David C. Cassidy: Farm Hall found me, rather than the reverse. I was in Washington, DC in 1992, shortly after the National Archives released the Farm Hall transcripts to the public. These are transcriptions of conversations among leading German nuclear scientists during a six-month period at the end of World War II when Allied authorities held the scientists captive at an English country manor, Farm Hall, near Cambridge. British intelligence agents secretly recorded the conversations and translated selected portions for their superiors, including the commanding general of the Manhattan Project.

I immediately recognized the 150 pages of conversations to be a play waiting to happen. During my overly ambitious early college years I had started out majoring in English as well as in math and physics. I also dabbled in creative writing. I soon dropped the first two subjects, but never lost an interest in physics or in writing. By 1992, I was a historian of physics and had recently published a biography of Heisenberg, one of the key figures at Farm Hall. But at that time the historical implications of these transcripts exerted a stronger pull on me than did their dramatic possibilities. Soon I was drawn into the historical controversy surrounding Michael Frayn’s Tony-award-winning play Copenhagen, which came to Broadway in 2000.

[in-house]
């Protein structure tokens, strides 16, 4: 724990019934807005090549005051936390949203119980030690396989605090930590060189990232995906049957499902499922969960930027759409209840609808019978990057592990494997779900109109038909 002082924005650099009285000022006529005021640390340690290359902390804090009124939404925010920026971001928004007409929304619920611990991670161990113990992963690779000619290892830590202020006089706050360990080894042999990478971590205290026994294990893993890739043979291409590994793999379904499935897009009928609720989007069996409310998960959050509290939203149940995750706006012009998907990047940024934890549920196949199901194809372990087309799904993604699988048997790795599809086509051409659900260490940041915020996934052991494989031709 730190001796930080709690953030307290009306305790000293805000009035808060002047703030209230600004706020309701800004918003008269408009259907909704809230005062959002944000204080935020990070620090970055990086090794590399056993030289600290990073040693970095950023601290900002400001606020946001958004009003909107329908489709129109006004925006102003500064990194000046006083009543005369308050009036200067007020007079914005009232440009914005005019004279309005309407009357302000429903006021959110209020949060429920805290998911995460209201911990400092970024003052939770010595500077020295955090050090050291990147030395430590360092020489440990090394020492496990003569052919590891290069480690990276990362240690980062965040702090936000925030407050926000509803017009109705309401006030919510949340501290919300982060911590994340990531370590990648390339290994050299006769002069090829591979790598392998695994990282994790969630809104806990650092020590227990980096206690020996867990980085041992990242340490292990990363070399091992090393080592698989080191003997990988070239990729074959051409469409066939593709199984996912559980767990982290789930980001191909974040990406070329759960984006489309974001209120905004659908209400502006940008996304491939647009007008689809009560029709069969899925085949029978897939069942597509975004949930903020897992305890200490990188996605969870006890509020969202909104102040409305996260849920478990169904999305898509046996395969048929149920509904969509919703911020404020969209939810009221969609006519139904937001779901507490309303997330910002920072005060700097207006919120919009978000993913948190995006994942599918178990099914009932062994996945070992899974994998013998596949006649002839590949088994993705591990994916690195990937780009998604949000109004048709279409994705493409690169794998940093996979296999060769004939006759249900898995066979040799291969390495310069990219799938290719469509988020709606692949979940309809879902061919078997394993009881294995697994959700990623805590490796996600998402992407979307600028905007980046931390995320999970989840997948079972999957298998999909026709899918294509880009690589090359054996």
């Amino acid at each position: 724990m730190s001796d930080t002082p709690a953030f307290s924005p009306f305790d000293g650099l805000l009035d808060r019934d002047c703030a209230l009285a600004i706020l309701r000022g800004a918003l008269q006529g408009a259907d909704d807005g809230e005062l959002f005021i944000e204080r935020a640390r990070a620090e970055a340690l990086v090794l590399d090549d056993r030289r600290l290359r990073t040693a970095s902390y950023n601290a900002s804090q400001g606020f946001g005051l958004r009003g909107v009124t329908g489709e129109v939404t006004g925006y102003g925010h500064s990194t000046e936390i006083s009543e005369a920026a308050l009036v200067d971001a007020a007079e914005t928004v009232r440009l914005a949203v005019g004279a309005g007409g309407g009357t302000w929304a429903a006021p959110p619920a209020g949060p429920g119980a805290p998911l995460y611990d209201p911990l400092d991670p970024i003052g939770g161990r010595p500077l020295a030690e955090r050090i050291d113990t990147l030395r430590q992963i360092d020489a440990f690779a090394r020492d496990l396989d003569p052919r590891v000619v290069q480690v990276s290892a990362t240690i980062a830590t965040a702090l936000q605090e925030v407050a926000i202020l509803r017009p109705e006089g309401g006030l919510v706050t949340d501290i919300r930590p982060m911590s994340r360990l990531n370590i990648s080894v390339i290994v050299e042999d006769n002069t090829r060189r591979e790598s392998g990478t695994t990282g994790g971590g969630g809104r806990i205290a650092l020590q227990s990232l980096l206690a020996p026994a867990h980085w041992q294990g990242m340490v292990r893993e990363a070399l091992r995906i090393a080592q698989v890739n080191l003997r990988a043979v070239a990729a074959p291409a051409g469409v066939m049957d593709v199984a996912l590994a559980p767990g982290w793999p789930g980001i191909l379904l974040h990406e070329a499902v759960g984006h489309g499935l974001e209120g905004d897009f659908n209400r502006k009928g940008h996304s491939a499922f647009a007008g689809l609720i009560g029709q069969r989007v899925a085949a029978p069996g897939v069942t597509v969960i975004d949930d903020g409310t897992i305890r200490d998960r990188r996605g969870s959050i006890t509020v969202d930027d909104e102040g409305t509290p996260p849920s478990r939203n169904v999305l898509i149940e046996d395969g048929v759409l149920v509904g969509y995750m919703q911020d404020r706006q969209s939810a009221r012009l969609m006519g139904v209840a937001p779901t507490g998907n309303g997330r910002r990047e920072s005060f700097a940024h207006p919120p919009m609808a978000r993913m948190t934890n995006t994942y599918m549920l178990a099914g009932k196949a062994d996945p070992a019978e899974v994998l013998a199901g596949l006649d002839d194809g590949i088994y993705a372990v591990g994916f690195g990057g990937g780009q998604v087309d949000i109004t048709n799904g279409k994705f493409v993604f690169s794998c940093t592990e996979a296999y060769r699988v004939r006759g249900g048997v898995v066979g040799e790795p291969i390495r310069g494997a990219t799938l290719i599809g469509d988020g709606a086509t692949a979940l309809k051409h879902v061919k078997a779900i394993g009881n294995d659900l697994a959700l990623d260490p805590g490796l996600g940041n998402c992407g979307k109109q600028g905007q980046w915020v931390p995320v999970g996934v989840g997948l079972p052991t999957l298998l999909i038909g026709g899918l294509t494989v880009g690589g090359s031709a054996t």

A decade later found me completing a series of three books related to twentieth-century physics history. I was looking for a new challenge, for something other than yet another book or paper in a field that, for me, was growing less interesting as it grew more esoteric. I had expected that by then someone would have already turned the Farm Hall transcripts into a play. Just at that moment, Brian Schwartz, director of the program Science and the Arts at the CUNY Graduate Center, suggested that I should take on the task. I knew the history, he argued, and, I surmised, I should be able to learn dramatic writing without much difficulty. (How wrong I was about that!) I also thought that since history and drama are usually about people in extraordinary situations, drama could be another medium through which to explore and express the themes that I had long sought to bring to the public. I took the plunge.